Dr. Harness describes ductal carcinoma in situ symptoms.
Dr. Harness, M.D.:
Couple things, first of all, most in situ breast cancers are not symptomatic. Very small percentage of women can actually have a spontaneous, one breast, having a clear nipple discharge, not very common. So again, most in situ cancers are not symptomatic.
More so in Europe and elsewhere in the world than in the United States, they can occasionally actually grow into a lump in the breast, a mass. We don’t see that very often because of the amount of screening we do in the United States, but my colleagues around the world actually will have palpable lumps of the breast, take them up, and in fact that lump is all an in situ breast cancer. But typical patient probably doesn’t have any symptoms at all.
About Dr. Harness, M.D.:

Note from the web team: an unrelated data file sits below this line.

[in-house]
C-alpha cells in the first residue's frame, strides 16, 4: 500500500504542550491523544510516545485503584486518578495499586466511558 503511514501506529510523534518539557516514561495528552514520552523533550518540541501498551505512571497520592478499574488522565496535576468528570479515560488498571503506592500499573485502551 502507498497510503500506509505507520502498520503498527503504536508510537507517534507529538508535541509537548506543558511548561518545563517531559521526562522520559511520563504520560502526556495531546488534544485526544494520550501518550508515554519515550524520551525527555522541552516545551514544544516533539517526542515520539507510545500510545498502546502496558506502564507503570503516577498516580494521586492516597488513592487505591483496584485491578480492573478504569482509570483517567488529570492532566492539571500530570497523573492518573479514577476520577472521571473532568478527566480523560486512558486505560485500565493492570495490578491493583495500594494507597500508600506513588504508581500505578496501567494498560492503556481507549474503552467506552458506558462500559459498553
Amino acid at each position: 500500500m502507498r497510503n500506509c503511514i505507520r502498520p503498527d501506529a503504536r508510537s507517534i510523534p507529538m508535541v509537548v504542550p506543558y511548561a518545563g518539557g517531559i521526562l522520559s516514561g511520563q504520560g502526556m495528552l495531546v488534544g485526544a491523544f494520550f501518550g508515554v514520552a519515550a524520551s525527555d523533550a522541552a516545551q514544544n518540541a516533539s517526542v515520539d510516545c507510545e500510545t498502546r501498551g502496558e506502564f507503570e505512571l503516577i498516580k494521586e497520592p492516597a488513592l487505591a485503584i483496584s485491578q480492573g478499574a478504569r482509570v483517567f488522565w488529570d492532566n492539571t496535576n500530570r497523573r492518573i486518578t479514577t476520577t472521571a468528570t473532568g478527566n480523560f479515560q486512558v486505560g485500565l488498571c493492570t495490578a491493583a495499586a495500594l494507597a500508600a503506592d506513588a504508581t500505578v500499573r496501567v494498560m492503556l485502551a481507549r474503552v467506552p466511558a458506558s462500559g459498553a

Dr. Jay Harness, M.D., is the Director at St. Joseph Hospital Comprehensive Breast Center. Practicing medicine for 35 years, Dr. Harness specializes in general surgery and medical oncology. Graduating medical school from the University of Michigan, Ann Arbor, he conducting his internship and residency at the University of Michigan Medical Center. Recognized nationally and internationally for his work in breast and endocrine surgery, Dr. Harness is the immediate past-President of The American Society of Breast Surgeons and is President-elect of Breast Surgery International. Dr. Harness can assist patients in English, Spanish, and Vietnamese.